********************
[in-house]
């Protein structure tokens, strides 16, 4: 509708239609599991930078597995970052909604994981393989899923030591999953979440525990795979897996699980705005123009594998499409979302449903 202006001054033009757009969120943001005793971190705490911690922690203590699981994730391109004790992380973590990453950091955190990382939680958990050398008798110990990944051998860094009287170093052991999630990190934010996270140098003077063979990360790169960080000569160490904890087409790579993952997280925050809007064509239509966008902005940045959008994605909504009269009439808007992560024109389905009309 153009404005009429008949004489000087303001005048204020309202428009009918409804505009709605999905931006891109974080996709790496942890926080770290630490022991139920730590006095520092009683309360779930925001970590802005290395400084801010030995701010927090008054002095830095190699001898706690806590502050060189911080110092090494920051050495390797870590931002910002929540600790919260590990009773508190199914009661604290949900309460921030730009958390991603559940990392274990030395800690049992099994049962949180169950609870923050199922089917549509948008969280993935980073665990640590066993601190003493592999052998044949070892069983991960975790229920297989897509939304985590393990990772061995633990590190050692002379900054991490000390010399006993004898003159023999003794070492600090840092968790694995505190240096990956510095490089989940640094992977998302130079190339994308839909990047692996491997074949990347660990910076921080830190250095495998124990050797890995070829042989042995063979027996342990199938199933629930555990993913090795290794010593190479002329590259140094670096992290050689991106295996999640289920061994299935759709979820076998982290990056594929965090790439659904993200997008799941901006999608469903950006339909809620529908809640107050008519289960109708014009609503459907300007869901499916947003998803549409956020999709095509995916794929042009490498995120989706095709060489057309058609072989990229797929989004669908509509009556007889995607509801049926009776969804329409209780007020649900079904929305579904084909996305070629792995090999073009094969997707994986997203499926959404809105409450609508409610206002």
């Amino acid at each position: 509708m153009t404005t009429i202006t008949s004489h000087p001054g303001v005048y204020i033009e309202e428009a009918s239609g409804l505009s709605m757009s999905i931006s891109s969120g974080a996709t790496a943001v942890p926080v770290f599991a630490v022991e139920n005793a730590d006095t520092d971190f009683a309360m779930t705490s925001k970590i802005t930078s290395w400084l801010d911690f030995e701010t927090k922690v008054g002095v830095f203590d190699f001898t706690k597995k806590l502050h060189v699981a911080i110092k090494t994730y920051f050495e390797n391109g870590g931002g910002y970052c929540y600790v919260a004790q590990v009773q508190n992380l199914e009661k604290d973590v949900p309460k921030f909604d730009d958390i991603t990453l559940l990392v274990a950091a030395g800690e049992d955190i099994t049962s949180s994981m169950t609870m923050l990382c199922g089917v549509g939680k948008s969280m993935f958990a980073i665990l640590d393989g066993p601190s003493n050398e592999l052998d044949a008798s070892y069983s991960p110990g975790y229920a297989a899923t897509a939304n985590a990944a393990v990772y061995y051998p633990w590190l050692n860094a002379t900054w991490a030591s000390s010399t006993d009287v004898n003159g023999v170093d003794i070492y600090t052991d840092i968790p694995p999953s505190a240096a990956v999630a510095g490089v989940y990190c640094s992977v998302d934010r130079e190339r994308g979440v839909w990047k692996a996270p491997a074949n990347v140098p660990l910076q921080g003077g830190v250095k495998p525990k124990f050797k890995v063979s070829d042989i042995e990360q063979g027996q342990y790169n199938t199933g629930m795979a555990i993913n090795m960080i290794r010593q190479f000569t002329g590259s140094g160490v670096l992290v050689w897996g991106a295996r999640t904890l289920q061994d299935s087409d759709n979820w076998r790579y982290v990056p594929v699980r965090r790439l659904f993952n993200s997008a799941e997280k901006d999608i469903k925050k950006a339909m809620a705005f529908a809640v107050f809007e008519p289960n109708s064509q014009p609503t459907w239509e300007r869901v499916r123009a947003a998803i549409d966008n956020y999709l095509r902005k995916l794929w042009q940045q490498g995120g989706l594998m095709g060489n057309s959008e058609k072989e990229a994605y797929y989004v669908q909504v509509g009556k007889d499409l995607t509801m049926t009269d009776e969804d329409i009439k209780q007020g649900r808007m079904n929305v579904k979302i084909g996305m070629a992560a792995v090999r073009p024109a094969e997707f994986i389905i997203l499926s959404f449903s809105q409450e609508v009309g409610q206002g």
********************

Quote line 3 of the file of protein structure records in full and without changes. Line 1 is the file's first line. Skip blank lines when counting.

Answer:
């Amino acid at each position: 509708m153009t404005t009429i202006t008949s004489h000087p001054g303001v005048y204020i033009e309202e428009a009918s239609g409804l505009s709605m757009s999905i931006s891109s969120g974080a996709t790496a943001v942890p926080v770290f599991a630490v022991e139920n005793a730590d006095t520092d971190f009683a309360m779930t705490s925001k970590i802005t930078s290395w400084l801010d911690f030995e701010t927090k922690v008054g002095v830095f203590d190699f001898t706690k597995k806590l502050h060189v699981a911080i110092k090494t994730y920051f050495e390797n391109g870590g931002g910002y970052c929540y600790v919260a004790q590990v009773q508190n992380l199914e009661k604290d973590v949900p309460k921030f909604d730009d958390i991603t990453l559940l990392v274990a950091a030395g800690e049992d955190i099994t049962s949180s994981m169950t609870m923050l990382c199922g089917v549509g939680k948008s969280m993935f958990a980073i665990l640590d393989g066993p601190s003493n050398e592999l052998d044949a008798s070892y069983s991960p110990g975790y229920a297989a899923t897509a939304n985590a990944a393990v990772y061995y051998p633990w590190l050692n860094a002379t900054w991490a030591s000390s010399t006993d009287v004898n003159g023999v170093d003794i070492y600090t052991d840092i968790p694995p999953s505190a240096a990956v999630a510095g490089v989940y990190c640094s992977v998302d934010r130079e190339r994308g979440v839909w990047k692996a996270p491997a074949n990347v140098p660990l910076q921080g003077g830190v250095k495998p525990k124990f050797k890995v063979s070829d042989i042995e990360q063979g027996q342990y790169n199938t199933g629930m795979a555990i993913n090795m960080i290794r010593q190479f000569t002329g590259s140094g160490v670096l992290v050689w897996g991106a295996r999640t904890l289920q061994d299935s087409d759709n979820w076998r790579y982290v990056p594929v699980r965090r790439l659904f993952n993200s997008a799941e997280k901006d999608i469903k925050k950006a339909m809620a705005f529908a809640v107050f809007e008519p289960n109708s064509q014009p609503t459907w239509e300007r869901v499916r123009a947003a998803i549409d966008n956020y999709l095509r902005k995916l794929w042009q940045q490498g995120g989706l594998m095709g060489n057309s959008e058609k072989e990229a994605y797929y989004v669908q909504v509509g009556k007889d499409l995607t509801m049926t009269d009776e969804d329409i009439k209780q007020g649900r808007m079904n929305v579904k979302i084909g996305m070629a992560a792995v090999r073009p024109a094969e997707f994986i389905i997203l499926s959404f449903s809105q409450e609508v009309g409610q206002g």